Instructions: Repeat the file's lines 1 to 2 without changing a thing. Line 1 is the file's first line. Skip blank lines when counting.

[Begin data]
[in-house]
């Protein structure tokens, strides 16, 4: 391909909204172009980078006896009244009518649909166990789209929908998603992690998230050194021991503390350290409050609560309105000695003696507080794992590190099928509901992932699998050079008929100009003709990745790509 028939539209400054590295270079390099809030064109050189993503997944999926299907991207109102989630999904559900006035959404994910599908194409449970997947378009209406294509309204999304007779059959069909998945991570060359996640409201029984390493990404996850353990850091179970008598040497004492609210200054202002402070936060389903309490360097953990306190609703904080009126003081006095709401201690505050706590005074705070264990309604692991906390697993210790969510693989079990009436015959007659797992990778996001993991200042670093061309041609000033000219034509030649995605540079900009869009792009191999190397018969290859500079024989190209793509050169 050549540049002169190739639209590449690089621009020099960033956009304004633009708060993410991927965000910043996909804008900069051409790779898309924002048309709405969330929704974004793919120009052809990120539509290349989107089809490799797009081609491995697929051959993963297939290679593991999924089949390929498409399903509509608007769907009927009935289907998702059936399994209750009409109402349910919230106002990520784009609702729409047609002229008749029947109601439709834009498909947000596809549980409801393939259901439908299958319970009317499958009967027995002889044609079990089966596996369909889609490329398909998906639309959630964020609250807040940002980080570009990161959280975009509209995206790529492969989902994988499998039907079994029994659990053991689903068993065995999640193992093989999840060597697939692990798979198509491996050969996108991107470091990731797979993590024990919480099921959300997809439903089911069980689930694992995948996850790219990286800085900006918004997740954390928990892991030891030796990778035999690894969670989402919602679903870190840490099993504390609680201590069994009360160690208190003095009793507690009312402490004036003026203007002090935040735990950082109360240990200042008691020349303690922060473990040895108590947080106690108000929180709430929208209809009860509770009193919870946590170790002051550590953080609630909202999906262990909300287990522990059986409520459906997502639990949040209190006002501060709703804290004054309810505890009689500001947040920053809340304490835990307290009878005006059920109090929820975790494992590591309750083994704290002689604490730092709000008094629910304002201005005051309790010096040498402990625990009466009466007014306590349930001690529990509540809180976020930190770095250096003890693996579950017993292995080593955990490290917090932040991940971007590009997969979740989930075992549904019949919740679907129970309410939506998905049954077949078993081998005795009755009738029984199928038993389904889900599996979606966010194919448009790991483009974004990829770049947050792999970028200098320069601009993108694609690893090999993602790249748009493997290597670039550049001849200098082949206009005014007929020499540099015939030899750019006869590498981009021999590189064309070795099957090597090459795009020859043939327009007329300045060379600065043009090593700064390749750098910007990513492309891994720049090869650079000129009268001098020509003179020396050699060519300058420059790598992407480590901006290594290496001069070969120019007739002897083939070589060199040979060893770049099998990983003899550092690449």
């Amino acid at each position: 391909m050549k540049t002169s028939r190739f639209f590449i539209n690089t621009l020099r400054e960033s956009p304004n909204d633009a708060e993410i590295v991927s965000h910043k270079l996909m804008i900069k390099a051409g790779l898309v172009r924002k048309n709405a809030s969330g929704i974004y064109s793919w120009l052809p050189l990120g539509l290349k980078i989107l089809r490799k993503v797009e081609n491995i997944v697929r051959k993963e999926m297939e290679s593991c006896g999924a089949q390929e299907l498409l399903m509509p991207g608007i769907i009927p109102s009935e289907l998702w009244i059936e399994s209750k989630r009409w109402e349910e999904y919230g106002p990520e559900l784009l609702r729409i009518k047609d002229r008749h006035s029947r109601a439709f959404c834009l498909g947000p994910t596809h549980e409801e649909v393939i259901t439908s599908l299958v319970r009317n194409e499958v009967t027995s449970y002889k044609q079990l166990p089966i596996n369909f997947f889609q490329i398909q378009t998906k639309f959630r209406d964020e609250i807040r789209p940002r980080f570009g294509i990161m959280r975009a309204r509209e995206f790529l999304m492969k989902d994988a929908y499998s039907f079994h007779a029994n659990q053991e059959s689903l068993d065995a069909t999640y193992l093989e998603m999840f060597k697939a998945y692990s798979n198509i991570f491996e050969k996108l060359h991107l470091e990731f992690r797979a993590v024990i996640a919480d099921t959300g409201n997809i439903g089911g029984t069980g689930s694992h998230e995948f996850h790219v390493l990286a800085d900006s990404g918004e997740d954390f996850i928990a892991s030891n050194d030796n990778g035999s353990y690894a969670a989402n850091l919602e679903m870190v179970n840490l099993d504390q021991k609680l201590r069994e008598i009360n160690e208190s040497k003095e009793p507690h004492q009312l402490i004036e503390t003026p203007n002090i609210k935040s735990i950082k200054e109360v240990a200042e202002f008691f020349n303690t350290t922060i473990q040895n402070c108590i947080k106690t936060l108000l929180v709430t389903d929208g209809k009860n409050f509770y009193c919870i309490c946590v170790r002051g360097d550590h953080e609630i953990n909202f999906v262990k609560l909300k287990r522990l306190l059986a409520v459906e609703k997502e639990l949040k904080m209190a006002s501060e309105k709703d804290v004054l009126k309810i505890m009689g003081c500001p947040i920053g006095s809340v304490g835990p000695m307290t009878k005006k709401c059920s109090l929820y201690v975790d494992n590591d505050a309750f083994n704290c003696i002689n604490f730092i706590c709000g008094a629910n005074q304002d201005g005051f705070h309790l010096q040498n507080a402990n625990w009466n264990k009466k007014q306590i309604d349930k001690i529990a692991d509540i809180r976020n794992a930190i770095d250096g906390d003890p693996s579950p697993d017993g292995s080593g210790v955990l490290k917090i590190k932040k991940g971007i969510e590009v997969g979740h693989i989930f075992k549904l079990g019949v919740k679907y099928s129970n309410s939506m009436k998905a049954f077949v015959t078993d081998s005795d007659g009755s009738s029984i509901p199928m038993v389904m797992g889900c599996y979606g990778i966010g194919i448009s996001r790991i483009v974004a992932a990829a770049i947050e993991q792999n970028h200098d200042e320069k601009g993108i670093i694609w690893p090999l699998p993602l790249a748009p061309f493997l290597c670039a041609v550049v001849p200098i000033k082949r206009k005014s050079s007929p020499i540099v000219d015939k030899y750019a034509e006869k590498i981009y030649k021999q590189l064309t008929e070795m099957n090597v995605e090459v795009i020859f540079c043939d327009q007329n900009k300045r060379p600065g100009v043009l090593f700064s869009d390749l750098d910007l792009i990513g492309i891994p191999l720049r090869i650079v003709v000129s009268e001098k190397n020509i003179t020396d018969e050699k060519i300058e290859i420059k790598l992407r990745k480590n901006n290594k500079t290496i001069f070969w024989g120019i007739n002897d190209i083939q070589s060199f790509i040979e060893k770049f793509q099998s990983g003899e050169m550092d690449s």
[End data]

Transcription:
[in-house]
């Protein structure tokens, strides 16, 4: 391909909204172009980078006896009244009518649909166990789209929908998603992690998230050194021991503390350290409050609560309105000695003696507080794992590190099928509901992932699998050079008929100009003709990745790509 028939539209400054590295270079390099809030064109050189993503997944999926299907991207109102989630999904559900006035959404994910599908194409449970997947378009209406294509309204999304007779059959069909998945991570060359996640409201029984390493990404996850353990850091179970008598040497004492609210200054202002402070936060389903309490360097953990306190609703904080009126003081006095709401201690505050706590005074705070264990309604692991906390697993210790969510693989079990009436015959007659797992990778996001993991200042670093061309041609000033000219034509030649995605540079900009869009792009191999190397018969290859500079024989190209793509050169 050549540049002169190739639209590449690089621009020099960033956009304004633009708060993410991927965000910043996909804008900069051409790779898309924002048309709405969330929704974004793919120009052809990120539509290349989107089809490799797009081609491995697929051959993963297939290679593991999924089949390929498409399903509509608007769907009927009935289907998702059936399994209750009409109402349910919230106002990520784009609702729409047609002229008749029947109601439709834009498909947000596809549980409801393939259901439908299958319970009317499958009967027995002889044609079990089966596996369909889609490329398909998906639309959630964020609250807040940002980080570009990161959280975009509209995206790529492969989902994988499998039907079994029994659990053991689903068993065995999640193992093989999840060597697939692990798979198509491996050969996108991107470091990731797979993590024990919480099921959300997809439903089911069980689930694992995948996850790219990286800085900006918004997740954390928990892991030891030796990778035999690894969670989402919602679903870190840490099993504390609680201590069994009360160690208190003095009793507690009312402490004036003026203007002090935040735990950082109360240990200042008691020349303690922060473990040895108590947080106690108000929180709430929208209809009860509770009193919870946590170790002051550590953080609630909202999906262990909300287990522990059986409520459906997502639990949040209190006002501060709703804290004054309810505890009689500001947040920053809340304490835990307290009878005006059920109090929820975790494992590591309750083994704290002689604490730092709000008094629910304002201005005051309790010096040498402990625990009466009466007014306590349930001690529990509540809180976020930190770095250096003890693996579950017993292995080593955990490290917090932040991940971007590009997969979740989930075992549904019949919740679907129970309410939506998905049954077949078993081998005795009755009738029984199928038993389904889900599996979606966010194919448009790991483009974004990829770049947050792999970028200098320069601009993108694609690893090999993602790249748009493997290597670039550049001849200098082949206009005014007929020499540099015939030899750019006869590498981009021999590189064309070795099957090597090459795009020859043939327009007329300045060379600065043009090593700064390749750098910007990513492309891994720049090869650079000129009268001098020509003179020396050699060519300058420059790598992407480590901006290594290496001069070969120019007739002897083939070589060199040979060893770049099998990983003899550092690449």